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NEW TECHNIQUES FOR FLAY TRACING PROCEDURALLY DEFINED OBJECTS

IP.com Disclosure Number: IPCOM000127938D
Original Publication Date: 1983-Dec-31
Included in the Prior Art Database: 2005-Sep-14
Document File: 16 page(s) / 50K

Publishing Venue

Software Patent Institute

Related People

James T. Kajiya: AUTHOR [+3]

Abstract

We present new algorithms for efficient ray tracing of three procedurally defined objects: fractal sur-faces, prisms, and surfaces of revolution. The fractal sur-face algorithm performs recursive subdivision adaptively. Subsurfaces which cannot intersect a given ray are culled from further consideration. The prism algorithm trans-forms the three dimensional ray-surface intersection prob-lem into a two dimensional ray-curve intersection problem, which is solved by the method of strip trees. The surface of revolution algorithm transforms the three dimensional ray-surface intersection problem into a two dimensional curve-curve intersection problem, which again is solved by strip trees. KEYWORDS: computer graphics, raster graphics, ray tracing, fractal surfaces, procedural modelling, strip trees, stochastic models, surfaces of revolution. CR CATEGORIES: 1.3.3, 1.3.5, 1.3.7

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THIS DOCUMENT IS AN APPROXIMATE REPRESENTATION OF THE ORIGINAL.

NEW TECHNIQUES FOR FLAY TRACING PROCEDURALLY DEFINED OBJECTS

James T. Kajiya California Institute of Technology Pasadena, CA 91125

5098:TM:83

Published by ACM Computer Graphics, Volume 17, Number 3 July 1983. Pages 91-102. Computer Graphics - Volume 17, Number 3 - July 1983 NEW TECHNIQUES FOR RAY TRACING PROCEDURALLY DEFINED OBJECTS James T. Kajiya California Institute of Technology Pasadena, Ca. 9115

ABSTRACT.

We present new algorithms for efficient ray tracing of three procedurally defined objects: fractal sur-faces, prisms, and surfaces of revolution. The fractal sur-face algorithm performs recursive subdivision adaptively. Subsurfaces which cannot intersect a given ray are culled from further consideration. The prism algorithm trans-forms the three dimensional ray-surface intersection prob-lem into a two dimensional ray-curve intersection problem, which is solved by the method of strip trees. The surface of revolution algorithm transforms the three dimensional ray-surface intersection problem into a two dimensional curve-curve intersection problem, which again is solved by strip trees.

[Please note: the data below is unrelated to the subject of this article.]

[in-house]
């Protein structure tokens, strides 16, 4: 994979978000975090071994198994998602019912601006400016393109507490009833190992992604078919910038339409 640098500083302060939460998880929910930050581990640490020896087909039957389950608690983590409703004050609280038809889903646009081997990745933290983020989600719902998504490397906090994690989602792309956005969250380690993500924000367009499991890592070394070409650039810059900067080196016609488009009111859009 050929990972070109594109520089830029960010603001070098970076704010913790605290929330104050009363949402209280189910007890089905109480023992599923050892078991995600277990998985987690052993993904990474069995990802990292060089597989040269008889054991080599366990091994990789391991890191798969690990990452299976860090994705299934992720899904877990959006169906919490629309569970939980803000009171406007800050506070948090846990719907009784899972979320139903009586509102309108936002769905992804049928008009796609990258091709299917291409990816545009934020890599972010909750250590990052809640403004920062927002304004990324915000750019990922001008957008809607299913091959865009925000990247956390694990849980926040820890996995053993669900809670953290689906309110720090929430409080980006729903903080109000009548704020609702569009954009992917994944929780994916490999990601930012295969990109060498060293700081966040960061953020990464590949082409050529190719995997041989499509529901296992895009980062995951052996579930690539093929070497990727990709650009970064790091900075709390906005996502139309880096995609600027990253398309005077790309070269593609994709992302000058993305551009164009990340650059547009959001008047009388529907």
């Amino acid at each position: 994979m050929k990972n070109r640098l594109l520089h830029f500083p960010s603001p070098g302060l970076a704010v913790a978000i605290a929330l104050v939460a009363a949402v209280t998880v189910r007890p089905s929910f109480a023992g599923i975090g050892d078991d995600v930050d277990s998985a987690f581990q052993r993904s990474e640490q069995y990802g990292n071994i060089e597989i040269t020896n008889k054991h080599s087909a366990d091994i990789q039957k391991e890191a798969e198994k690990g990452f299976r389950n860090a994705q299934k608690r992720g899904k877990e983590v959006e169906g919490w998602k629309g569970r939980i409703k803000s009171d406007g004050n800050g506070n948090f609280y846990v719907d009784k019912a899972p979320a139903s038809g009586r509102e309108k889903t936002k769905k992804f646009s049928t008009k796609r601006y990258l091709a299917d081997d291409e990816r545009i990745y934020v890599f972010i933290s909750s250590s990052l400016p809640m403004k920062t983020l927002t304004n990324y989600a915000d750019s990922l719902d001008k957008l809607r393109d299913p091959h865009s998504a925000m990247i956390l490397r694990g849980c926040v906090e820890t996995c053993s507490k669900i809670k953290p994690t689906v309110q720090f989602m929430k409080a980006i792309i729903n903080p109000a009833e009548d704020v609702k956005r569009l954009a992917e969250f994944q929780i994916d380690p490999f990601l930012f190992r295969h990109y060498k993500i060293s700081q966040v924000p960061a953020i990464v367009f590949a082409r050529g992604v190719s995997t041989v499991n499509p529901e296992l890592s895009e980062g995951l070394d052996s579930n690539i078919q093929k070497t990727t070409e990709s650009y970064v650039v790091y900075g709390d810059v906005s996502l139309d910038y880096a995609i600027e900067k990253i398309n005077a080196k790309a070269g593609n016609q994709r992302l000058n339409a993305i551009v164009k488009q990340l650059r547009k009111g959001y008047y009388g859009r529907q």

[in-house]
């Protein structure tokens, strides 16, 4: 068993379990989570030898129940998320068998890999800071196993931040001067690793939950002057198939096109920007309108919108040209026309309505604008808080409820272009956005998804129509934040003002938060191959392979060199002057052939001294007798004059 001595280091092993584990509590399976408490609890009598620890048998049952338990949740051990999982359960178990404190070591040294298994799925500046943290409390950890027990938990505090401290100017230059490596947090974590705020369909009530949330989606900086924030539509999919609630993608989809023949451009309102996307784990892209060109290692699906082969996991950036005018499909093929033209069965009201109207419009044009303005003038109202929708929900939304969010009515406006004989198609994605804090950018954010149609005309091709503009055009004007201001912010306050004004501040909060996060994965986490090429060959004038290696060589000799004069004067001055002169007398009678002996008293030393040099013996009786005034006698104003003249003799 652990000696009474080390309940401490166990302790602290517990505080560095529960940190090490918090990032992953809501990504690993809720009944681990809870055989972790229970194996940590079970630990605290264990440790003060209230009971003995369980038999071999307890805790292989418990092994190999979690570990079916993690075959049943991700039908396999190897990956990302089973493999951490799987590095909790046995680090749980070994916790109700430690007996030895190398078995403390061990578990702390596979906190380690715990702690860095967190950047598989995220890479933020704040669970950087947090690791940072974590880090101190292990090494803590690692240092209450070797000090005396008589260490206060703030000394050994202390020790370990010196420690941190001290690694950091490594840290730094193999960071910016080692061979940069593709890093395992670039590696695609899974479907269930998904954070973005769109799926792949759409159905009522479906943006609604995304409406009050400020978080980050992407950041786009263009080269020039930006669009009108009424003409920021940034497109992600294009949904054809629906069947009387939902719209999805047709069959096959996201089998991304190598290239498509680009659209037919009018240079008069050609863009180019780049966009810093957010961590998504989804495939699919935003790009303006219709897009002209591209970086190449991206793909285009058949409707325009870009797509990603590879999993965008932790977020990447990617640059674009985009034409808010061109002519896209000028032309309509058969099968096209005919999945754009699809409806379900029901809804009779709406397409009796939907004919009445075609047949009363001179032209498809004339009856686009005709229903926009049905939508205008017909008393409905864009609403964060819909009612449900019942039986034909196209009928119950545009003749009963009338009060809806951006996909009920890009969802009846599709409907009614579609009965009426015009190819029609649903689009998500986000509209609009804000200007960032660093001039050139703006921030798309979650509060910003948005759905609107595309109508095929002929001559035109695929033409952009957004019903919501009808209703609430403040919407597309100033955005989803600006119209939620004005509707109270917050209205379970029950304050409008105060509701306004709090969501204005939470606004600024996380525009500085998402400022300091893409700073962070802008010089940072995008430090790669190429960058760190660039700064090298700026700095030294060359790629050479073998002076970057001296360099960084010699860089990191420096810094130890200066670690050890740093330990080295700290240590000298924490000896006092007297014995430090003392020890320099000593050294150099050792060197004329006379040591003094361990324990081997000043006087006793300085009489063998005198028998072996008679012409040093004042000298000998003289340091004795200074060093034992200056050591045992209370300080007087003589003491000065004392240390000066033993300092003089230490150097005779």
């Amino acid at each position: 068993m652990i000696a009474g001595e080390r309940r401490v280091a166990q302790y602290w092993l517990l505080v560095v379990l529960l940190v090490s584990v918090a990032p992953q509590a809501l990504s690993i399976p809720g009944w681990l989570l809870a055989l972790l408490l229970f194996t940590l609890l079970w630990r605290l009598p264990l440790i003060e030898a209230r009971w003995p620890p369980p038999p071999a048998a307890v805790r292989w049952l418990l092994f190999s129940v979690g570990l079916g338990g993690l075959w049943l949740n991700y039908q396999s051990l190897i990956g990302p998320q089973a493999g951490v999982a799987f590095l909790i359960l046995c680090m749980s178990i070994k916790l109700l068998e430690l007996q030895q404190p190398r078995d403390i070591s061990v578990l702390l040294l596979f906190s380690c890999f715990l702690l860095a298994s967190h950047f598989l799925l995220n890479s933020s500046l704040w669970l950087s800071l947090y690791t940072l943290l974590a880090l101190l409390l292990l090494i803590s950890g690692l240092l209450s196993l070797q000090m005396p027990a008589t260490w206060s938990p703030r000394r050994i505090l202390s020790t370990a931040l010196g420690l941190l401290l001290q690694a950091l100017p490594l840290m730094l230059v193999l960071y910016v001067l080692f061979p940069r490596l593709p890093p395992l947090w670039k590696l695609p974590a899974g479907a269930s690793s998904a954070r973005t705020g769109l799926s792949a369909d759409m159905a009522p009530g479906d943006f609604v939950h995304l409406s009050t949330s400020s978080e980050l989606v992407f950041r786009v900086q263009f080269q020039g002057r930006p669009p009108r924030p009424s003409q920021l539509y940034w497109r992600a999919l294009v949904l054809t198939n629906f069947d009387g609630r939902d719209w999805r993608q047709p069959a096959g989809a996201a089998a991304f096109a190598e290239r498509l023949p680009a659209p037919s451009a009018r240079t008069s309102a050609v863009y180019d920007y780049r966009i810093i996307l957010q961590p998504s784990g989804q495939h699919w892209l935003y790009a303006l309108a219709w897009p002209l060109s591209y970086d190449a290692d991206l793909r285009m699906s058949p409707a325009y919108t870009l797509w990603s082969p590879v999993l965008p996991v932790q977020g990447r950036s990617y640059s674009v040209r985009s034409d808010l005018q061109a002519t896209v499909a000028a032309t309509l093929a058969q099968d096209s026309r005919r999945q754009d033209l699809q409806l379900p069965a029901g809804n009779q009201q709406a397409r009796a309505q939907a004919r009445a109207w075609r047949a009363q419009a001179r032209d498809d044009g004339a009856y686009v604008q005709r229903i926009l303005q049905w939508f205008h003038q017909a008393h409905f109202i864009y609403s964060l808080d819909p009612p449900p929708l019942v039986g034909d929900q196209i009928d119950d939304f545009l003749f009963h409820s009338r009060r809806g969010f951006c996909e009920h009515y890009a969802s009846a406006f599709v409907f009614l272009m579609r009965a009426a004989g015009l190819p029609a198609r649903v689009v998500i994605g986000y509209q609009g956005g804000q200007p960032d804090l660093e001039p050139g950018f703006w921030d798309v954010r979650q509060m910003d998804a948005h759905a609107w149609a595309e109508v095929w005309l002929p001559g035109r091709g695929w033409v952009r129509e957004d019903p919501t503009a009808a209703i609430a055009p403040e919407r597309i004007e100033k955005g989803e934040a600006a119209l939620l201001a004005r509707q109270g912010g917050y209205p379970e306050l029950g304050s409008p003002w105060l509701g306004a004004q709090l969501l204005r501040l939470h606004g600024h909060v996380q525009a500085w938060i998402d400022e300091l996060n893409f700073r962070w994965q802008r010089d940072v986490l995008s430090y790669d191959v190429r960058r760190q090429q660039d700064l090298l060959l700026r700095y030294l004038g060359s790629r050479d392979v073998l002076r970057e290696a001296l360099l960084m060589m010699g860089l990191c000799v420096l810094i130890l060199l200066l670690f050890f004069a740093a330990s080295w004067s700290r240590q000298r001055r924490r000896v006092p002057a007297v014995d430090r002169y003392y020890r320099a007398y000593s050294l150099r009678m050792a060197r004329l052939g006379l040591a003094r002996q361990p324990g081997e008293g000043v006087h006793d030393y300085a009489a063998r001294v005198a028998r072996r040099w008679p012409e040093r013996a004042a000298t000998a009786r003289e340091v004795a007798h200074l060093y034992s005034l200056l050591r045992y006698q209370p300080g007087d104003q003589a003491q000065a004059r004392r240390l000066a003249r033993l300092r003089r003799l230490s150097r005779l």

KEYWORDS: computer graphics, raster graphics, ray tracing, fractal surfaces, procedural modelling, strip trees, stochastic models, surfaces of revolution. CR CATEGORIES: 1.3.3, 1.3.5,
1.3.7

1 Introduction

Of all synthetic images, those rendered by ray tracing stand above the rest in realism (Appel[1], Goldstein and Nagle(10], Whitted(18]). Many have disparaged its use because of its large appetite for floating point computation. However - even though ray tracing is conceded to be the slowest of all methods for render-ing computer imagery - no other technique has a performance envelope quite as large. In ray trac-ing the combined effects of hidden surfaces, shadows, Permission to copy without fee all or part of this material is granted provided that the copies are not made or distributed for direct commercial advantage, the ACM copyright notice and the title of the publication and its date appear, and notice is given that copying is by permission of the Association for Computing Machinery. To copy otherwise, or to republish, requires a fee and/or specific permission.

ACM 0-89791-109-1/83/007/0091$00.75 reflection, and refraction are handled with a simplicity and elegance unmatched by its competitors.

This paper is about novel ways of performing the key computational step~in rendering procedural objects via ray tracing. We present new ways of computing the intersection between a ray and certain procedurally defined objects. The use of procedural objects is .not new to ray

California Institute of Technology Page 1 Dec 31, 1983

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NEW TECHNIQUES FOR FLAY TRACING PROCEDURALLY DEFINED OBJECTS

tracing - Whitted[16] and Rubin and Whitted[15] have advocated their use. Indeed, one could make the claim that the natural organization for ray tracing programs is one using procedural ob...